10 posts tagged “Schwartz”

Compassion for all: Terry Yoas, CNA – Schwartz Center NCCY Award finalist

Posted November 18th, 2015 by

Tonight, the recipient of the National Compassionate Caregiver of the Year (NCCY) Award, from our partners at the Schwartz Center for Compassionate Healthcare, will be presented to one of six nominees at the 20th Annual Kenneth B. Schwartz Compassionate Healthcare Dinner in Boston. 

Today we’re highlighting the sixth and final nominee for the NCCY Award. We’ve already introduced five of the nominees, including Rick Boyte, MD, Melody J. Cunningham, MD, Cheryl D. Kane, MEd, BSN, RN, Krista Nelson, MSW, LCSW, OSW-C and Jayne O’Malley, BSN, RN, OCN.

Terry Yoas, CNA
Santa Rosa Memorial Hospital (Santa Rosa, California)

“He ensures the dignity of our patients by going the extra step to make a connection with each person at an individual level.” – A colleague

Terry Yoas is well known for his cheerful Hawaiian shirts that have become his trademark and working uniform as a care partner at Santa Rosa Memorial Hospital’s oncology unit. For the past 16 years, Terry has created and continues to establish a welcoming, safe and caring second home for cancer patients and their families. Although becoming a certified nursing assistant was something Terry pursued later in life, it seems he was always destined to find his own home at Santa Rosa Memorial Hospital, where he was born.

“I feel like I didn’t choose oncology, oncology chose me,” says Terry, who believes that every encounter with a person is a chance to make a positive difference in that person’s life. “If you’re doing it right, you’re going to get just as much out of caring for that person as that person is going to get from you.”

For Terry, this isn’t just his job—caring for others is something he loves to do. He finds ways to connect with every patient, learning their personal story and listening attentively to their needs.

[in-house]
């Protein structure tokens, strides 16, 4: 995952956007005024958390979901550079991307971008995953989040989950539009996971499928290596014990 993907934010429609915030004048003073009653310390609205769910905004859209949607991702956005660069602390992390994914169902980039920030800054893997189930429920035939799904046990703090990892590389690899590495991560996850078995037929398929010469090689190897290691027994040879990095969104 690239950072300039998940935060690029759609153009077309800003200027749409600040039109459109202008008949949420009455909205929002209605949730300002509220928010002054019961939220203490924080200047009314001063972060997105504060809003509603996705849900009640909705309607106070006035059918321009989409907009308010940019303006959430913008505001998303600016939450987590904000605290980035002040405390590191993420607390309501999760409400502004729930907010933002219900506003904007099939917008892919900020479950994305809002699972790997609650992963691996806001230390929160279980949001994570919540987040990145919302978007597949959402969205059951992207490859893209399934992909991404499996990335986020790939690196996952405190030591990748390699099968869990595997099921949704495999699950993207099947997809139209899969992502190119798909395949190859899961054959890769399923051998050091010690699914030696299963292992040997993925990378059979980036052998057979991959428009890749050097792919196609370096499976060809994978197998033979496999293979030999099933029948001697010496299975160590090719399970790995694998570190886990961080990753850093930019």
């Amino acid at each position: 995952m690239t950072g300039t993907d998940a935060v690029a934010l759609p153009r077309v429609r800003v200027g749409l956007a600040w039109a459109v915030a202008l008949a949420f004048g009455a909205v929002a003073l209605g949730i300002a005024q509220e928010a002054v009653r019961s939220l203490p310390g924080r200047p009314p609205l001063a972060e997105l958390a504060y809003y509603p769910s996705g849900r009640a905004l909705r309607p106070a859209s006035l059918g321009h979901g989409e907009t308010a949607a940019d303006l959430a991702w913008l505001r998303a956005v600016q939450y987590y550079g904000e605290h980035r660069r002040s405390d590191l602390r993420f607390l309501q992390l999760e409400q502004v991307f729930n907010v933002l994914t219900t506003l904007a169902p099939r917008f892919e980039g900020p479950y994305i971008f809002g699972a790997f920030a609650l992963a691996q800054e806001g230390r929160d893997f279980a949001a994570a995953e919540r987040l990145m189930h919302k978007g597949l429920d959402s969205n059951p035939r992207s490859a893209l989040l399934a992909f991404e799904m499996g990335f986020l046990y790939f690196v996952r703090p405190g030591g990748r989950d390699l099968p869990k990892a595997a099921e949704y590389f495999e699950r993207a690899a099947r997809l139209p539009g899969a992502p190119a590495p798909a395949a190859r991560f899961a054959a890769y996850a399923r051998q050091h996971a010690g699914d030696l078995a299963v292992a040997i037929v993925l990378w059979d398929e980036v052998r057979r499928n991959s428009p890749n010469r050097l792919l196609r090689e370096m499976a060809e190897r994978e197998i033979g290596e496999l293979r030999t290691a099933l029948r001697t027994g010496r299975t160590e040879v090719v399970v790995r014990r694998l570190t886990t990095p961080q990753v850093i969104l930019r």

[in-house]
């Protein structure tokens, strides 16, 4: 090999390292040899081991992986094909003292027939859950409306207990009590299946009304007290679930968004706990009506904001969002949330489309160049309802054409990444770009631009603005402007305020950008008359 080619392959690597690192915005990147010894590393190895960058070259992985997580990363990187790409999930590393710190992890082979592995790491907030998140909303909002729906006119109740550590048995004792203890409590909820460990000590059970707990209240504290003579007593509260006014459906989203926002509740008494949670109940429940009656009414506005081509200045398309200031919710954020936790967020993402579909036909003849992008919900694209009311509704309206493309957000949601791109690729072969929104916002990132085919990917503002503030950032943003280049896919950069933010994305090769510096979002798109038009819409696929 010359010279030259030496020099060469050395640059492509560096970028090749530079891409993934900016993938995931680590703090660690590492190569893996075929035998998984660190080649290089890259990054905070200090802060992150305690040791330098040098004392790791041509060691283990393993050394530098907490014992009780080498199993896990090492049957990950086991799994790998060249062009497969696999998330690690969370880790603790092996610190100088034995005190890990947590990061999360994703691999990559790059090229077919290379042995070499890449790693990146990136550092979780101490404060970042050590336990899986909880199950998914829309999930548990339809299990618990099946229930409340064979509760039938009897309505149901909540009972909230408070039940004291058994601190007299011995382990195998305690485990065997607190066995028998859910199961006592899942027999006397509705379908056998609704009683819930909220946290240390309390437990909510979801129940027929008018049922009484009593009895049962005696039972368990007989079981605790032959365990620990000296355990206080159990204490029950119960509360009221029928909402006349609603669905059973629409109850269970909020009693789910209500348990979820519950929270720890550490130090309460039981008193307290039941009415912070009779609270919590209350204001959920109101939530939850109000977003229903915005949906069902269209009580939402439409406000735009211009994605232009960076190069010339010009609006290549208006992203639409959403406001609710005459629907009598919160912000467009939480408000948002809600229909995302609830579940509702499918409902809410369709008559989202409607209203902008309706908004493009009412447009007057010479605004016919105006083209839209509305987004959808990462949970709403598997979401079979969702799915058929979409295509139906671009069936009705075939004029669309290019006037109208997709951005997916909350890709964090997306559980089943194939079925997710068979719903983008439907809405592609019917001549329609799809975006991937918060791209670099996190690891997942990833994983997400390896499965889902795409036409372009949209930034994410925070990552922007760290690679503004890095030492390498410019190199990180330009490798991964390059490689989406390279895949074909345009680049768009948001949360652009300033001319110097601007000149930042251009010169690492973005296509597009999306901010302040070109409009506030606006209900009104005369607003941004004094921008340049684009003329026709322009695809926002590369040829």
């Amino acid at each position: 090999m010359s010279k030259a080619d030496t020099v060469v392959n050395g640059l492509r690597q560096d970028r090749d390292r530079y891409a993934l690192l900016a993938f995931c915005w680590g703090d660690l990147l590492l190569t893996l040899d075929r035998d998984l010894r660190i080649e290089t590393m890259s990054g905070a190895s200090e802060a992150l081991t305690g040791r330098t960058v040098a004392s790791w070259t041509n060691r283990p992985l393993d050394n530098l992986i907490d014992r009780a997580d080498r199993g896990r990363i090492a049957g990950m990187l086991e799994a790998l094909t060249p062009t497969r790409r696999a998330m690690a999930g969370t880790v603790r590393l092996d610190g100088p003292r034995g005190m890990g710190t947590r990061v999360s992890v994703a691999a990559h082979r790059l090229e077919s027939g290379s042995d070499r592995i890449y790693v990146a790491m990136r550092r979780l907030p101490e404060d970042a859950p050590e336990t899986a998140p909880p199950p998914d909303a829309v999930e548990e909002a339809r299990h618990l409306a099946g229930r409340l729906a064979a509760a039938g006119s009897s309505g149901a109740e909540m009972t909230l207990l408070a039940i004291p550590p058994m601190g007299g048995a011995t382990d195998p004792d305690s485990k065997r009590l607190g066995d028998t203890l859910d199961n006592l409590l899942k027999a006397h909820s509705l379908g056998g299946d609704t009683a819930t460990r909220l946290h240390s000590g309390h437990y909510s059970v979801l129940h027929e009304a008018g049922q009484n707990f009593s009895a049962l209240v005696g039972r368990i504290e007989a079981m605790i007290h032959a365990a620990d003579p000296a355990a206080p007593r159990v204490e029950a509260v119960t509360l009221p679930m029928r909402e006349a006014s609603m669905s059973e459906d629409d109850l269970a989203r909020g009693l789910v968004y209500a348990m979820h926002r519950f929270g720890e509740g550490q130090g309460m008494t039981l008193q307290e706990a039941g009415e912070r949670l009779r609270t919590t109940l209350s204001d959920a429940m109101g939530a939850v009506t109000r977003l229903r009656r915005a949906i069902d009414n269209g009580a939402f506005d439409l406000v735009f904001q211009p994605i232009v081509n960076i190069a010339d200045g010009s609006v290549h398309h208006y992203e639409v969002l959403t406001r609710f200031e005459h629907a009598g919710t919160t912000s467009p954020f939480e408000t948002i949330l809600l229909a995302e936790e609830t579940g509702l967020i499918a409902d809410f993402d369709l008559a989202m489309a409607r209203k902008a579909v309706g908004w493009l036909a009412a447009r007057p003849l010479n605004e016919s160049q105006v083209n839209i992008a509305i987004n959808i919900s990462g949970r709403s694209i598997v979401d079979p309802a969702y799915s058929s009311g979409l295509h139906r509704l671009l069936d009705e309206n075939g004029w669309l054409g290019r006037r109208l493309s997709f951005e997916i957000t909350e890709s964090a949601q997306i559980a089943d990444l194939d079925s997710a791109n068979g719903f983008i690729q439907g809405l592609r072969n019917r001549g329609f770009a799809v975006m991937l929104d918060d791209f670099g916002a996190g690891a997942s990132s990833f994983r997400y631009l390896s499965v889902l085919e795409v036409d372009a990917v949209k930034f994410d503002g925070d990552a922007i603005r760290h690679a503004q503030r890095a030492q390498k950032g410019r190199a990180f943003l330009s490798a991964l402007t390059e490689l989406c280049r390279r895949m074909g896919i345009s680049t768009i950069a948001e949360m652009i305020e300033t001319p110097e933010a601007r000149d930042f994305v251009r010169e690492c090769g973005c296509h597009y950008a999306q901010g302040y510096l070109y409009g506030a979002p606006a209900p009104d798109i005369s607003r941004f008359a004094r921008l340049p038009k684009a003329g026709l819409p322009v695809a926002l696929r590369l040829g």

“Terry made it possible for me to start to step out of my depression. He gave me hope,” says a patient.

Terry also has a knack for remembering the small details that can make a big difference, like determining how a patient likes her coffee and having it ready each day. During his time off, Terry often comes to sit with patients who are having a rough day or at the end of life, or stops by the ICU to comfort patients and families who have been in his care and whose condition may have worsened.

“He instills hope through his gentleness, humility and the ever-present joy and pride with which he performs his work,” says a colleague. “Terry treats each person for whom he cares like a member of his own family.”

Over the years, Terry has formed many bonds with his patients and families. One poignant example of compassion was the time Terry came in on his day off to fashion a customized wheelchair with his own tools for one of his patients who had become increasingly dependent on IV medications, which made it a challenge to leave the room. After some teamwork and ingenuity, Terry and his patient rigged together a wheelchair that could carry all of the necessary medical equipment. Together, they wheeled to the healing garden and creek to enjoy the outdoors. Terry will never forget the big smile on this patient’s face, because to Terry, “compassionate care is the only kind of care.”
Stay tuned for the winner of the NCCY Award, which we’ll share on the blog tomorrow.

 

Let’s celebrate compassionate care, together.

Share this post on Twitter and help spread the word.


Compassion for all: Krista Nelson, MSW, LCSW, OSW-C – Schwartz Center NCCY Award finalist